The president's second term will begin today, probably with a flurry of the usual flattery, such as: "My fellow Americans, America is wonderful because you, the people, are wonderful -- the way you wear your hats, the way you sip your tea." But his term also begins with Republicans evidently thinking people must be frightened into accepting sensible Social Security reform, and Democrats invoking chimeric "risks" to frighten people away from a reform that enlarges freedom by reducing the degree to which people are wards of government.
The president says Social Security should be reformed because it is in "crisis." That is an exaggeration. Democrats say it should not be reformed because there is no crisis. That is a non sequitur. Social Security should be reformed not because there is a crisis but because there is an opportunity.
What constitutes a crisis is a matter of opinion, and everyone is entitled to his or her own. But not to his or her own facts. Here are some:
Social Security outlays may exceed revenue by 2018 -- that date almost certainly will recede further into the future, as it has before, as the economy outperforms expectations. After that, the government bonds that Social Security surpluses have bought (money used to fund the government) will be entirely redeemed, as the Social Security Administration calculates, by 2042. Or 2052, according to the Congressional Budget Office, using different assumptions about the rate of economic growth. That depends partly on the rate of productivity growth: Might a growth rate unusually high by historical standards become normal? Immigration rates will affect the ratio of workers to retirees.
Some people warning of a distant Social Security crisis postulate 75 years of 1.8 percent annual growth. But if America has 75 such sluggish years, Social Security's insolvency will hardly be the nation's largest problem -- and personal retirement accounts will reflect, not compensate for, the stagnation.
Changes in life expectancy are certain; what they will be is unclear. Since 1900, life expectancy at birth has increased 30 years (from 47 to 77), mostly during the century's first half, largely from reducing infant mortality by conquering infectious diseases. But since 1950, the most dramatic gain has been in life expectancy at 65. How much more progress can be made there? How many people who live longer will choose to work longer? What unknowable public health developments will intervene? For example, if government succeeds in getting dramatic declines in smoking, some anticipated Social Security savings -- from the early deaths of millions of smokers -- will vanish.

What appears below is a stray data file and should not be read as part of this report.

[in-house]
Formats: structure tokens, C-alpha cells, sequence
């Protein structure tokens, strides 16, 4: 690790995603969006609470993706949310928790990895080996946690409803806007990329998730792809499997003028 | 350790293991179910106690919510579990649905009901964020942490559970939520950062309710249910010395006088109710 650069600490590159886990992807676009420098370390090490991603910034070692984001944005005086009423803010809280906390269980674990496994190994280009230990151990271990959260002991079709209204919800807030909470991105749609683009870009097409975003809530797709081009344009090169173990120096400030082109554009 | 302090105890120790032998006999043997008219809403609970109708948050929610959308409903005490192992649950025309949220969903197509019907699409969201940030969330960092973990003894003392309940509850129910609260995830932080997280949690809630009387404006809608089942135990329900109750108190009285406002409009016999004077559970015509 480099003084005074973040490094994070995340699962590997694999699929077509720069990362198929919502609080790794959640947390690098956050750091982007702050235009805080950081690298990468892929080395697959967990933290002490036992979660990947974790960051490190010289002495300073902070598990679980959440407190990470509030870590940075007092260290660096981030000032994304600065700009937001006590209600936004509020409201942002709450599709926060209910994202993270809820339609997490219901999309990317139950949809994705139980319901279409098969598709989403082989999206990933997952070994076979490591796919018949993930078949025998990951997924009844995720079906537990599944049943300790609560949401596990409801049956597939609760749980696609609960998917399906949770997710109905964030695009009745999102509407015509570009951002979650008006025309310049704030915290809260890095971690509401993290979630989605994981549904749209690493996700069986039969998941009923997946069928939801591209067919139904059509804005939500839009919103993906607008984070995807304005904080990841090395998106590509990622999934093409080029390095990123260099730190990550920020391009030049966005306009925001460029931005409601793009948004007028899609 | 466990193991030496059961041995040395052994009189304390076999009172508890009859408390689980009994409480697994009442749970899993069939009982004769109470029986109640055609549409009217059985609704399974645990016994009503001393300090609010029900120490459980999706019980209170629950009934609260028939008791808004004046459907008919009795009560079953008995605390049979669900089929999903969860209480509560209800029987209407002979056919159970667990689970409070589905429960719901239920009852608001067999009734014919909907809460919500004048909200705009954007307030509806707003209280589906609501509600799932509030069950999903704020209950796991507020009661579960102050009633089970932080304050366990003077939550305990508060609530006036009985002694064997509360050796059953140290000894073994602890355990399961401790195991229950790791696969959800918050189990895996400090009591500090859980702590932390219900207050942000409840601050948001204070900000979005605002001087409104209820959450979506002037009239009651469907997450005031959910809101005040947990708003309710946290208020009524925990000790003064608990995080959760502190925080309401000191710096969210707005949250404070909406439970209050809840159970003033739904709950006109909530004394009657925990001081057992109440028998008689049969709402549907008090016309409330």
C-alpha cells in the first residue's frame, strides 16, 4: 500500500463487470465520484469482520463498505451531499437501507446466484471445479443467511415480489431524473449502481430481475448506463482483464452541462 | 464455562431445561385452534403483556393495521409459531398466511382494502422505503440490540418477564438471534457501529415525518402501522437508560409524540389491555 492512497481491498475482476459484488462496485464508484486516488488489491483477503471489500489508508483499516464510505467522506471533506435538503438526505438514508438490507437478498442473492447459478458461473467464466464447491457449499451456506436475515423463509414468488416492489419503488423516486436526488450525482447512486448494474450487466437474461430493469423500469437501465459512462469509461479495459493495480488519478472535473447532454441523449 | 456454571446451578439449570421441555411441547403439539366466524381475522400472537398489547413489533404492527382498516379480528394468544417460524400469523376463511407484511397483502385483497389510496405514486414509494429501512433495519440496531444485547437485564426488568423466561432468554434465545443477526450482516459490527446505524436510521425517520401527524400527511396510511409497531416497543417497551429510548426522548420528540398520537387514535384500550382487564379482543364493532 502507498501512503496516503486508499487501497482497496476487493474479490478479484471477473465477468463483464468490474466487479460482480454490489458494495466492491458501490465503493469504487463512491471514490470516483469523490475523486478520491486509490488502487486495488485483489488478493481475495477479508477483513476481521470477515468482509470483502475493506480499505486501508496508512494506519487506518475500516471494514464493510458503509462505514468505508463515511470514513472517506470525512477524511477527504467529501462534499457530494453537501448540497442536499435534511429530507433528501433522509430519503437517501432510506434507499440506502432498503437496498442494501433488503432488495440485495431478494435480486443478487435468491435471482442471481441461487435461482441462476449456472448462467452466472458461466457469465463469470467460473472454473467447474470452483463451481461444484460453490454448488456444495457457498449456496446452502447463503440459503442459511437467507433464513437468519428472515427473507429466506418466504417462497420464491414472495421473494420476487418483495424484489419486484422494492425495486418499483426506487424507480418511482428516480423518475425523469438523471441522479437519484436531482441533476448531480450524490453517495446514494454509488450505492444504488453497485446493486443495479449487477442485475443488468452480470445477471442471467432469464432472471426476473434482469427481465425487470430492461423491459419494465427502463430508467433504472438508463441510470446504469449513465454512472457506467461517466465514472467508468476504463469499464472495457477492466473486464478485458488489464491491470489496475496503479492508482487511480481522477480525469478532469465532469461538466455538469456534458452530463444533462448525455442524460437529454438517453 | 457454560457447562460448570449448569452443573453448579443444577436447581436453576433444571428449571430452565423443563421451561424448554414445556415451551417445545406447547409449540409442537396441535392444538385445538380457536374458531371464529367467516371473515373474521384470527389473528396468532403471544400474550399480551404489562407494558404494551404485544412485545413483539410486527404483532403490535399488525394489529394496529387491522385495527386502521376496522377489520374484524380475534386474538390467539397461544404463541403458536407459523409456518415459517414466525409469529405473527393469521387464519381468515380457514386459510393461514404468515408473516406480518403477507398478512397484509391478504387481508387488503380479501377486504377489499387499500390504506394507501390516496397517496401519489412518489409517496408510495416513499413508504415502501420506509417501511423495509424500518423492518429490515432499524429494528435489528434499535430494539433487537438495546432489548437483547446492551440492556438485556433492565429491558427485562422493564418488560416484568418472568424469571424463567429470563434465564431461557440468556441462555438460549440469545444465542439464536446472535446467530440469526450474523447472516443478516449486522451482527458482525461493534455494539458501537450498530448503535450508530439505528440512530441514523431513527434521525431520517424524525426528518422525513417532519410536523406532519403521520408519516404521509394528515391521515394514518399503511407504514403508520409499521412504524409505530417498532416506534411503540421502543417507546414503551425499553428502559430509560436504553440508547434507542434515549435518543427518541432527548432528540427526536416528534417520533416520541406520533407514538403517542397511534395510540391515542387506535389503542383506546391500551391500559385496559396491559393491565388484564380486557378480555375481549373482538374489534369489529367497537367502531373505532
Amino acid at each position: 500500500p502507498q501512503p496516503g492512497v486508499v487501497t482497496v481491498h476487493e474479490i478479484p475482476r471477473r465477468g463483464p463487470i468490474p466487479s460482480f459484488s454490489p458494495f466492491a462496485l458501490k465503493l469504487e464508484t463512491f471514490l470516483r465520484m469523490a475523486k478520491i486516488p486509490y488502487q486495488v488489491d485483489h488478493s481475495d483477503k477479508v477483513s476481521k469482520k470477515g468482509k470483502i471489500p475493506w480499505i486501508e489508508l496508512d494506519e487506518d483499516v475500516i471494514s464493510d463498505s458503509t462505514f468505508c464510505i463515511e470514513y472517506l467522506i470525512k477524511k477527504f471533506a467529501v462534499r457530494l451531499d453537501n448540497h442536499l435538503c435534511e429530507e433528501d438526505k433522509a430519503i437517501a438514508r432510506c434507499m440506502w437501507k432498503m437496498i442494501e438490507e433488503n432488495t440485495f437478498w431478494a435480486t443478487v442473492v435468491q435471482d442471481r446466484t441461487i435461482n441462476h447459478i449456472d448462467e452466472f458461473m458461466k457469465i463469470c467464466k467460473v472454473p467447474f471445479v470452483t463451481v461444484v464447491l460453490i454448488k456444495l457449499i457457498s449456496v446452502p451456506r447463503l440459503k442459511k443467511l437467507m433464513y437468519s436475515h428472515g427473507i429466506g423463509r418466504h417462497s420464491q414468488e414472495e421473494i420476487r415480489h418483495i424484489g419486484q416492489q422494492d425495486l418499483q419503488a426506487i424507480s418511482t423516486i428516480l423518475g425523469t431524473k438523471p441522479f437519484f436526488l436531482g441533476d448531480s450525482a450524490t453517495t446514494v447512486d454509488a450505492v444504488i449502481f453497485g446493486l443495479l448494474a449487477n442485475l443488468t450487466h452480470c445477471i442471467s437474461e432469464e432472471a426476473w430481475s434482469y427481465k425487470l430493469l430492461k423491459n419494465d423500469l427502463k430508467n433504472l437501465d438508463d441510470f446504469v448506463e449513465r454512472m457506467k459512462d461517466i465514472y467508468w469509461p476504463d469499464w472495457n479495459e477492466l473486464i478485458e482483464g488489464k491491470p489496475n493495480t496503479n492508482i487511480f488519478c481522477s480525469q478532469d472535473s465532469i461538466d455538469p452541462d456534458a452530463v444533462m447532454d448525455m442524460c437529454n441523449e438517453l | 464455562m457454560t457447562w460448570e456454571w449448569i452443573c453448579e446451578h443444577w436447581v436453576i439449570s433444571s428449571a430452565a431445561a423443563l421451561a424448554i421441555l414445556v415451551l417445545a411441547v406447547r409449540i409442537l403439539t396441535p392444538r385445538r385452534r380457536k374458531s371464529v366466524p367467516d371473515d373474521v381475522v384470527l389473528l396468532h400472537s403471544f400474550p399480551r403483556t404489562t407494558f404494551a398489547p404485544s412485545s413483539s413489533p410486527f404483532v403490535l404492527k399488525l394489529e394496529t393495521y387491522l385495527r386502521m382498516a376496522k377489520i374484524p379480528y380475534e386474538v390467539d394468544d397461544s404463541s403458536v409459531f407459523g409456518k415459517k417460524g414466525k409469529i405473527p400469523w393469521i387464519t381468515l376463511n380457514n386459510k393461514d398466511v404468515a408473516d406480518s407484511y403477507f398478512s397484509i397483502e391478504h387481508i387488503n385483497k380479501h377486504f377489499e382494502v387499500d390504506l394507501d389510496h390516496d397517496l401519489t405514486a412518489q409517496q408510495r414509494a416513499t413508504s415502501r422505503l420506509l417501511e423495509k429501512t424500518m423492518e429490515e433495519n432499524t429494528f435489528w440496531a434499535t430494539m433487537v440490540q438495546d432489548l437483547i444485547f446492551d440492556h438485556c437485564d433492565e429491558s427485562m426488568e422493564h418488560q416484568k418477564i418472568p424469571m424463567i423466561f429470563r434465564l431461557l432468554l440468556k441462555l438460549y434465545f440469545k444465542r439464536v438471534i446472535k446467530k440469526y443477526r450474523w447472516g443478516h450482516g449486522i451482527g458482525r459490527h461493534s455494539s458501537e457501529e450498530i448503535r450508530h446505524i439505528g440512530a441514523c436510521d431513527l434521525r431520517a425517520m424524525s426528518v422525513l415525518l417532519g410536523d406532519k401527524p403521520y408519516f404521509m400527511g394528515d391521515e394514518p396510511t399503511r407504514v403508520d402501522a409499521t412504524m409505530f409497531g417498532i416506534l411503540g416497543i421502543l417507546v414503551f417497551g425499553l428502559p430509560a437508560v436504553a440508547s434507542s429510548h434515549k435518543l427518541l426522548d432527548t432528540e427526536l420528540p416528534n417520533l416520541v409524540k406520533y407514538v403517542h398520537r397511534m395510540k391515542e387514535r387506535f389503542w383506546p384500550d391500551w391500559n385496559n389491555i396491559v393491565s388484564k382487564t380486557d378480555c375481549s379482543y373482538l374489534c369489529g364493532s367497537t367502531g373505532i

All these are just the known unknowns; there surely are, as Donald Rumsfeld says, unknown unknowns. Which means that today we may be less distant from the enactment of Social Security (1935) than we are from a real solvency crisis in the system.
If Social Security is in crisis, what word can describe the condition of Medicare and Medicaid? Thirteen months ago this administration improvidently enacted a Medicare prescription drug entitlement that by itself adds to Medicare's solvency crisis a sum much larger than the entire Social Security system's shortfall. Given the life-enhancing dynamism of modern pharmacology, no one knows what the menu of prescription drugs will be in even 10 years.
And last year America passed an ominous milestone: Spending by the 50 states on Medicaid exceeded spending by the states on elementary and secondary education. The $4.9 billion gap will widen.
One reason for reforming Social Security is that it is not in crisis compared with Medicare and Medicaid. But the best reasons rise from the philosophy of freedom:
Voluntary personal accounts will allow competing fund managers, rather than a government monopoly on income transfers from workers to retirees, to allocate a large pool of money. This will enhance the economic dynamism conducive to an open society. Personal accounts will respect individuals' autonomy and competence and will narrow the wealth gap by facilitating the accumulation of wealth -- bequeathable wealth -- by people of modest incomes.
It used to be the political left that had an exaggerated confidence in the transparency of the future. The left believed -- because Marx had deciphered history's unfolding, or because the social sciences had new analytic tools -- that the future had become knowable. Hence government could boldly act, sure of society's predictable trajectory. Today some conservatives, beginning their admirable project of Social Security reform, lack the conservative virtue of sobriety about the limits of prophecy. The sober truth is that the philosophic reasons for reforming Social Security are more compelling than the fiscal reasons.